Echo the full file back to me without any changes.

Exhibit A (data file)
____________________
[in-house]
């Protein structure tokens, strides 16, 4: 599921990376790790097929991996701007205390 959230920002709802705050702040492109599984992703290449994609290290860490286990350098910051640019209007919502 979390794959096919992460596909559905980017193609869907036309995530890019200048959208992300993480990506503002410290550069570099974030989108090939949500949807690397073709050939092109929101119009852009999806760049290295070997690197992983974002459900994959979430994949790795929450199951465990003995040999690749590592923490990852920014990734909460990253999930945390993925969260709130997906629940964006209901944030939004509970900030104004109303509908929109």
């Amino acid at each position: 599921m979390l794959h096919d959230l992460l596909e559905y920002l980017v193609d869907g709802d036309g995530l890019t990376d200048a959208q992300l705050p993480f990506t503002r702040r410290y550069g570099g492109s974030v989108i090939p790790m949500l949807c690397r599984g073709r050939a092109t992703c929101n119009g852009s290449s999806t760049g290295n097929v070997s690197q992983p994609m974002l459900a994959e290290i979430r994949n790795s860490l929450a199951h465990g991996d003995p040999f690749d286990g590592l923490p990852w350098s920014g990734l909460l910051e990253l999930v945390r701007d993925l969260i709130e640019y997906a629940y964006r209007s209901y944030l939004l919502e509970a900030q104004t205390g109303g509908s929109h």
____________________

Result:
[in-house]
């Protein structure tokens, strides 16, 4: 599921990376790790097929991996701007205390 959230920002709802705050702040492109599984992703290449994609290290860490286990350098910051640019209007919502 979390794959096919992460596909559905980017193609869907036309995530890019200048959208992300993480990506503002410290550069570099974030989108090939949500949807690397073709050939092109929101119009852009999806760049290295070997690197992983974002459900994959979430994949790795929450199951465990003995040999690749590592923490990852920014990734909460990253999930945390993925969260709130997906629940964006209901944030939004509970900030104004109303509908929109």
């Amino acid at each position: 599921m979390l794959h096919d959230l992460l596909e559905y920002l980017v193609d869907g709802d036309g995530l890019t990376d200048a959208q992300l705050p993480f990506t503002r702040r410290y550069g570099g492109s974030v989108i090939p790790m949500l949807c690397r599984g073709r050939a092109t992703c929101n119009g852009s290449s999806t760049g290295n097929v070997s690197q992983p994609m974002l459900a994959e290290i979430r994949n790795s860490l929450a199951h465990g991996d003995p040999f690749d286990g590592l923490p990852w350098s920014g990734l909460l910051e990253l999930v945390r701007d993925l969260i709130e640019y997906a629940y964006r209007s209901y944030l939004l919502e509970a900030q104004t205390g109303g509908s929109h």